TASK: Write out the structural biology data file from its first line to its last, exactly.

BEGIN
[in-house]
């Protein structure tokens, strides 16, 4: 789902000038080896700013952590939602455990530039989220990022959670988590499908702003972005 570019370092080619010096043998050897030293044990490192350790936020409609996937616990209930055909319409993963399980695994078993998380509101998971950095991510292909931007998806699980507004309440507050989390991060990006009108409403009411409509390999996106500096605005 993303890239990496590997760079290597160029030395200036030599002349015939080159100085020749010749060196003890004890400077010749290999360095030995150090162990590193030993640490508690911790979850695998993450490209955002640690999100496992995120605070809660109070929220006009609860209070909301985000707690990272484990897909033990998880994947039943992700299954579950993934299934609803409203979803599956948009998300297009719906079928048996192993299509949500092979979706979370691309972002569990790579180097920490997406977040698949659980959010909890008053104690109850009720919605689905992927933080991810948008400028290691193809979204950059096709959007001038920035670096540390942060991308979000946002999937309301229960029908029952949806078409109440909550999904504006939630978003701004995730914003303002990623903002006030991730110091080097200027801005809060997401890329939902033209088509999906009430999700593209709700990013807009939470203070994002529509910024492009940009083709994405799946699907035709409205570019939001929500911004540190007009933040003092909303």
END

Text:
[in-house]
């Protein structure tokens, strides 16, 4: 789902000038080896700013952590939602455990530039989220990022959670988590499908702003972005 570019370092080619010096043998050897030293044990490192350790936020409609996937616990209930055909319409993963399980695994078993998380509101998971950095991510292909931007998806699980507004309440507050989390991060990006009108409403009411409509390999996106500096605005 993303890239990496590997760079290597160029030395200036030599002349015939080159100085020749010749060196003890004890400077010749290999360095030995150090162990590193030993640490508690911790979850695998993450490209955002640690999100496992995120605070809660109070929220006009609860209070909301985000707690990272484990897909033990998880994947039943992700299954579950993934299934609803409203979803599956948009998300297009719906079928048996192993299509949500092979979706979370691309972002569990790579180097920490997406977040698949659980959010909890008053104690109850009720919605689905992927933080991810948008400028290691193809979204950059096709959007001038920035670096540390942060991308979000946002999937309301229960029908029952949806078409109440909550999904504006939630978003701004995730914003303002990623903002006030991730110091080097200027801005809060997401890329939902033209088509999906009430999700593209709700990013807009939470203070994002529509910024492009940009083709994405799946699907035709409205570019939001929500911004540190007009933040003092909303």